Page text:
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P501 High TNF-production of CD14+ cells and short disease duration are independent predictive factors for response to Infliximab treatment

D. Lissner*1, B. Jessen1,2, E. Sonnenberg1, M. Schumann1, F. Schmidt1, Y. Rodriguez Sillke1, B. Siegmund1

1Charité – Universitätsmedizin Berlin, Campus Benjamin Franklin, Department for Medicine (Gastroenterology, Infectious diseases, Rheumatology), Berlin, Germany, 2Berlin Institute of Health, Berlin, Germany

Background

A substantial rate of primary non-response to Infliximab in patients with inflammatory bowel disease (IBD) together with the increasing availability of alternative biologics emphasise the need for predictive markers to personalize treatment. Thus, the study’s aim was to identify predictive factors for response to Infliximab treatment.

Methods

21 patients with Crohn’s disease (CD) and 20 patients with ulcerative colitis (UC) without treatment with biologicals in the past 6 months were prospectively included into this observational study before their first Infliximab infusion. Harvey–Bradshaw-Index (HBI) or partial Mayo Score (pMS), C-reactive protein (CRP) and ultrasound (Limberg Score) served to quantify disease activity at baseline and Week 6, respectively. Cytokine production of LPS-stimulated PBMCs at baseline (TNF, IL-1, IL-6, IL-8, IL-10, IL-12p70) were measured by ELISA, CBA and flow cytometry. A ROC analysis for TNF-production was applied to estimate a cut-off to group patients into either low or high TNF-producers. Primary endpoint was clinical response defined as a decline in score of ≥ 2 (HBI) or ≥ 3 (pMS) at Week 6, secondary endpoints were decrease in CRP or Limberg score at Week 6. The need for urgent colectomy within the 6 weeks was defined as non-response. Mann–Whitney U and χ2 test served for univariate analysis and logistic regression was used for multi-variate analysis.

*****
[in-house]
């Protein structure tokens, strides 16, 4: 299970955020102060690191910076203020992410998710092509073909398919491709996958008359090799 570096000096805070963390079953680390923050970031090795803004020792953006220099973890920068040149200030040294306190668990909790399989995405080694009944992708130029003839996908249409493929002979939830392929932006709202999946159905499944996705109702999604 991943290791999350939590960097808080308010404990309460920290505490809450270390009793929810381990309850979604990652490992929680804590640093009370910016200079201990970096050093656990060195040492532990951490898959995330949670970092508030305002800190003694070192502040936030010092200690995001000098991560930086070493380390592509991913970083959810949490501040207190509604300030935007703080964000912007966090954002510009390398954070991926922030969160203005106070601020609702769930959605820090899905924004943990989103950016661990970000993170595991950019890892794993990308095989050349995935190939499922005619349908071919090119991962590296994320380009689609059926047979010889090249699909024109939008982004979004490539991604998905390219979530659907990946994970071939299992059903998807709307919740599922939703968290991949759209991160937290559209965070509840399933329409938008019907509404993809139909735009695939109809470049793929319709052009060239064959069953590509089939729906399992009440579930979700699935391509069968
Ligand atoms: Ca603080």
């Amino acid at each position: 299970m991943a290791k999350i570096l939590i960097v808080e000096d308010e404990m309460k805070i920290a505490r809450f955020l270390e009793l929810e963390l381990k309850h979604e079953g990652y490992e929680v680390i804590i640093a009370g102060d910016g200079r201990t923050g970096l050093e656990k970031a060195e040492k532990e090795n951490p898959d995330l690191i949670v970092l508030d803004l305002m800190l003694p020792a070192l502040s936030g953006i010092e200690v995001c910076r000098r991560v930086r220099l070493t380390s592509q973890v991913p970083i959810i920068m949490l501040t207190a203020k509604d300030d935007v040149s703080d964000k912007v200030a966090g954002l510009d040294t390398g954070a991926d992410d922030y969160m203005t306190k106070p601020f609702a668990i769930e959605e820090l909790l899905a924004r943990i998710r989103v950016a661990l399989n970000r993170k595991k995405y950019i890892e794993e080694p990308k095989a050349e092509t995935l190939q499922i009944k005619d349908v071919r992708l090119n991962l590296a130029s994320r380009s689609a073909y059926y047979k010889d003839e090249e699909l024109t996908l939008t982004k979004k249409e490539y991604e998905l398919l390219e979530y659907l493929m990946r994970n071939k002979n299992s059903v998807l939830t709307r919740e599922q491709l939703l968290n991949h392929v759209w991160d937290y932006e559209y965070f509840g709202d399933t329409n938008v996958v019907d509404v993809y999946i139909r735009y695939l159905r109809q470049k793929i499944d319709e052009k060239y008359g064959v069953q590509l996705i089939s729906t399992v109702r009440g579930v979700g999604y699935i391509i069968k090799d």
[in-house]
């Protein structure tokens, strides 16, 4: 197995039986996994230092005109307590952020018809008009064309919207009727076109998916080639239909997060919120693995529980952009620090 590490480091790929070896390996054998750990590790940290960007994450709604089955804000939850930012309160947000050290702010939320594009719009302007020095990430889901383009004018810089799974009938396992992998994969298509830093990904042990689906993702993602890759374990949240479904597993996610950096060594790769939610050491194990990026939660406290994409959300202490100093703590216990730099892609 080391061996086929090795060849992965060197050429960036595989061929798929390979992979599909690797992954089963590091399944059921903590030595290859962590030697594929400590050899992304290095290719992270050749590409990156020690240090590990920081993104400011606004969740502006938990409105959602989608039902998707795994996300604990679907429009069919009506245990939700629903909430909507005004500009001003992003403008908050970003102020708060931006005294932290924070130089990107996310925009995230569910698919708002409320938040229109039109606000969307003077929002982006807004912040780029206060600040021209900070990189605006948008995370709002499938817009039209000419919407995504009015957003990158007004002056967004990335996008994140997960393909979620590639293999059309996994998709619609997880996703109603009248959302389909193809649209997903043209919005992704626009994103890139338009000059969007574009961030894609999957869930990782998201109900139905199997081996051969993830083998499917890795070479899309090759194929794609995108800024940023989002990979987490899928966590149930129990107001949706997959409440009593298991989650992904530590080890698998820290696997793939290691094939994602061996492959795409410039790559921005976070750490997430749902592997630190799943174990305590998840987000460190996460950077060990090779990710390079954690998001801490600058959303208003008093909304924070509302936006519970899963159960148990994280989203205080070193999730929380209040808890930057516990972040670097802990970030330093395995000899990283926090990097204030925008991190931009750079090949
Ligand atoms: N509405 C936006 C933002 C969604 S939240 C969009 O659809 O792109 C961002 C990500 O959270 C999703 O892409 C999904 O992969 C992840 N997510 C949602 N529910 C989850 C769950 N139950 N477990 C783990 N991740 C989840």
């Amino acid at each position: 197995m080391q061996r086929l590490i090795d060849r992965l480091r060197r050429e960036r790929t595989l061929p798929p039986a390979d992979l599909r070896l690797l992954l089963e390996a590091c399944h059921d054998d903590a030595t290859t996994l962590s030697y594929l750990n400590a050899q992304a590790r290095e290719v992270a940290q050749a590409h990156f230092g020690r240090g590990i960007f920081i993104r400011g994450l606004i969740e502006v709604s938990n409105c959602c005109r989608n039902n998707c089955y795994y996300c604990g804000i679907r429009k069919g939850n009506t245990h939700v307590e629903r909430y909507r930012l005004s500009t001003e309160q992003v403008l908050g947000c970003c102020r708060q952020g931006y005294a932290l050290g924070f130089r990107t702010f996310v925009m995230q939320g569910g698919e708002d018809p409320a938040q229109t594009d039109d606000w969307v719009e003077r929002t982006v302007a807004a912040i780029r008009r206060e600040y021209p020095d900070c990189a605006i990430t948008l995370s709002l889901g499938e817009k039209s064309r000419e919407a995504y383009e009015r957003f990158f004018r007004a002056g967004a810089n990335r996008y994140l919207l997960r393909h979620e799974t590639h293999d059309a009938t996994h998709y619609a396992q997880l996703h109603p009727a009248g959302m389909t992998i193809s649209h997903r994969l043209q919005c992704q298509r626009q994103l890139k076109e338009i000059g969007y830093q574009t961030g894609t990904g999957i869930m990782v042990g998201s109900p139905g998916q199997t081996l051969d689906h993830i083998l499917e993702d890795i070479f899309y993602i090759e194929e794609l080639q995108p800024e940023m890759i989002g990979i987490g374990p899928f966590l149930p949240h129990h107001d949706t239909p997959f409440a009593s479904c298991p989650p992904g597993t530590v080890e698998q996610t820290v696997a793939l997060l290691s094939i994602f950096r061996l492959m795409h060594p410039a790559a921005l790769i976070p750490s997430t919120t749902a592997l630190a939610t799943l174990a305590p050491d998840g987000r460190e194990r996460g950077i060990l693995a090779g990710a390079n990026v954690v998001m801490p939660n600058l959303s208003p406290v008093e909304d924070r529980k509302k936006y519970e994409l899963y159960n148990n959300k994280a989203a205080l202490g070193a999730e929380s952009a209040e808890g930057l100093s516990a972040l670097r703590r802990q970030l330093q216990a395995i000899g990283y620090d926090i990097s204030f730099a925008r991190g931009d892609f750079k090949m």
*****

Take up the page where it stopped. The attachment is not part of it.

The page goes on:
Results

41 patients (48.8% females) with a mean age of 38 (SD 12.8) were included in the analysis. Of these, 30 patients (73.2%) responded to Infliximab treatment. Responders had shorter disease duration (p = 0.018), higher Limberg score at baseline (p = 0.021) and produced significantly more TNF (p = 0.049) and IL-6 (p = 0.028) at baseline compared with non-responders. Flow-cytometry identified CD14+ cells as the main TNF-producers. For TNF-production, ROC analysis of all IBD-patients revealed a cut-off value of 500 pg/ml having a sensitivity of 82% and specificity of 78% to predict response, which was much stronger when analysing only CD patients (sensitivity of 100% and specificity of 82%). Low TNF-producers were 14.8 times more likely to have a treatment failure, compared with high TNF-producers (OR 14.8, 2.6–85.1, p = 0.003). Multi-variate analysis including all significant factors of the univariate analysis identified high TNF-production at baseline (p = 0.005) and shorter disease duration (p = 0.028) as independent predictors for response to Infliximab.

Conclusion

High TNF-production of CD14+ cells at baseline and shorter disease duration were independent factors to predict response to Infliximab in IBD patients.